In the developing world, a new payment model is emerging and Malawi government has embarked on a national awareness campaign on the adoption of electronic payments to ease transaction costs by consumers.
The campaign, whose slogan is "Go cashless, use electronic payments", is being carried out by the Ministry of Civic Education, Culture and Community Development and the Reserve Bank of Malawi.
Speaking when she launched a series of orientation meetings on electronic payments for Community Development Assistants (CDAs) and area civic education coordinators, Minister Grace Chiumia said the campaign is targeting retailers, companies, organisations, government departments involved in payments and revenue collectors.
Chiumia said times are changing and the nation is moving with times by embracing emerging technologies for the social and economic development of the country.
"It is high time people started paying for goods and services using mobile banking such as TNM Mpamba, Airtel money, point of sale devices, internet banking and other available avenues, let us pay our TV subscriptions, water and electricity bills using electronic system from the comfort of our homes," she added.
The minister said for the campaign to be successful, there is need for dissemination of information on electronic payments and benefits of the technology for people to adopt it fully.
"My ministry, with support from Reserve Bank of Malawi and other stakeholders in the finance sector, is reaching to people in all corners of the country with messages on the benefits of electronic payments," she said.
Chiumia said the ministry will use community development assistants (CDAs) and area civic education coordinators (ACEs) to disseminate information on electronic payments to the people.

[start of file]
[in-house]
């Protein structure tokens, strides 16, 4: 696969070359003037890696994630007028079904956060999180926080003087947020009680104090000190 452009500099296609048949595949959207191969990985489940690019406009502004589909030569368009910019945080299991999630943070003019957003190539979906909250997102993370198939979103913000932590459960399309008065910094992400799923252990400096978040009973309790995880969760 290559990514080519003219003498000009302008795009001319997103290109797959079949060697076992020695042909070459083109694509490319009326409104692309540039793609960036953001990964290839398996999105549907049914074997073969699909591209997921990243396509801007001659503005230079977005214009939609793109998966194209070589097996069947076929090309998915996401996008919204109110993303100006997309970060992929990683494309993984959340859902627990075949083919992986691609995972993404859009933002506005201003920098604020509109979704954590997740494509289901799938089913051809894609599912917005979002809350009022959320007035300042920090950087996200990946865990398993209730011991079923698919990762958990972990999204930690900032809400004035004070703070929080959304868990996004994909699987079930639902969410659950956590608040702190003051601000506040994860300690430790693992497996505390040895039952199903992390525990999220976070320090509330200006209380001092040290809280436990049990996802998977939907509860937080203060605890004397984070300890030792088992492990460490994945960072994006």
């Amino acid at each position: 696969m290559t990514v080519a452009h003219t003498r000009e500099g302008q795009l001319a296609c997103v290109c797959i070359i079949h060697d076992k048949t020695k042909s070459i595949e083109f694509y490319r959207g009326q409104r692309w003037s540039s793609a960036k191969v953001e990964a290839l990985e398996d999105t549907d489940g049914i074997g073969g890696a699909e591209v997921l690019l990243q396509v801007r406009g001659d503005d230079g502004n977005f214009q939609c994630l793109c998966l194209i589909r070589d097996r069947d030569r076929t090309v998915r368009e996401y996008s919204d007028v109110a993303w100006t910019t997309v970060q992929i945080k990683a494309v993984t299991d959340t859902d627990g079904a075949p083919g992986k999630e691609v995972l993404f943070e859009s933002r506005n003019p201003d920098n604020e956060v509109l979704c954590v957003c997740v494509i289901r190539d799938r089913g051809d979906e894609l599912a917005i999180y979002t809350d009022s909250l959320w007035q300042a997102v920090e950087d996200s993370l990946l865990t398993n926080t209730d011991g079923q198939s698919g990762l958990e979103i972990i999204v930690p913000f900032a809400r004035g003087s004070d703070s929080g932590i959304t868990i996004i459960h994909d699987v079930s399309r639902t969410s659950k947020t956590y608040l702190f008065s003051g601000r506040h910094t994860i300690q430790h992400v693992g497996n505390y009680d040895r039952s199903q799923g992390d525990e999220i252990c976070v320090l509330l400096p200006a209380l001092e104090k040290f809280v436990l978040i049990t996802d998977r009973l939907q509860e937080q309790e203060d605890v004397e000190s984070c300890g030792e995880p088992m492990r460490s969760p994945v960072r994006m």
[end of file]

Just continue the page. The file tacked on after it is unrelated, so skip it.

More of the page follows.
In his remarks, Reserve Bank of Malawi Director for National Payments Systems Department, Fraser Mdwazika, said despite introduction of electronic payment channels such as mobile money and point of sale terminals, cash transactions still dominate payments for goods and services in Malawi.
"Most transactions, especially by government and individuals, continue to be made in cash or cheques, a situation we are trying to reverse," he said.
Mdwazika said embracing electronic payments channels saves time and is convenient as all transfers can be performed at any time, and there is reduced risk of loss or theft.
He then called on service providers to improve their infrastructure and review some of their transaction charges or fees to make them more affordable to the general public.
"The Reserve Bank of Malawi and government, in conjunction with key stakeholders in the private sector and development partners, has taken great strides to promote usage of electronic payments.
"This has been done by developing appropriate financial infrastructure, regulatory framework and financial literacy, and awareness programmes," he explained.
The awareness meetings which started in Mchinji will target all districts in the country with the first phase covering 10 districts in the north and central regions while the second phase will cover the remaining 16 districts.